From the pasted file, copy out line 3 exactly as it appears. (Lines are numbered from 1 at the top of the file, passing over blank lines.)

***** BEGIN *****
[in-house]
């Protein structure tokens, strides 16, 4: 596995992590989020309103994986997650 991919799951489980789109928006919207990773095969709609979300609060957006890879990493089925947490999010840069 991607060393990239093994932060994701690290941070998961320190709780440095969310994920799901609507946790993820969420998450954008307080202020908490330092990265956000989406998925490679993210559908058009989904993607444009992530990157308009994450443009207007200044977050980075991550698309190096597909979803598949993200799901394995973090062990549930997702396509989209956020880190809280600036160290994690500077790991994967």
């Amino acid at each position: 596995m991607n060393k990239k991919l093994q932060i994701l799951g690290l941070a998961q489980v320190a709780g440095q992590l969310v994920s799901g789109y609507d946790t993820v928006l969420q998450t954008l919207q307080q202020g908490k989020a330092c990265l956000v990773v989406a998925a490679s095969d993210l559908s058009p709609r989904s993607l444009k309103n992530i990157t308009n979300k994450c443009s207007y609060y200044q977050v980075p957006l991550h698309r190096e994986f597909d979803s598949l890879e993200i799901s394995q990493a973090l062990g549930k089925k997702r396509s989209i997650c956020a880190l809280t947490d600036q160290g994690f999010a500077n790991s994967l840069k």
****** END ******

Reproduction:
């Amino acid at each position: 596995m991607n060393k990239k991919l093994q932060i994701l799951g690290l941070a998961q489980v320190a709780g440095q992590l969310v994920s799901g789109y609507d946790t993820v928006l969420q998450t954008l919207q307080q202020g908490k989020a330092c990265l956000v990773v989406a998925a490679s095969d993210l559908s058009p709609r989904s993607l444009k309103n992530i990157t308009n979300k994450c443009s207007y609060y200044q977050v980075p957006l991550h698309r190096e994986f597909d979803s598949l890879e993200i799901s394995q990493a973090l062990g549930k089925k997702r396509s989209i997650c956020a880190l809280t947490d600036q160290g994690f999010a500077n790991s994967l840069k």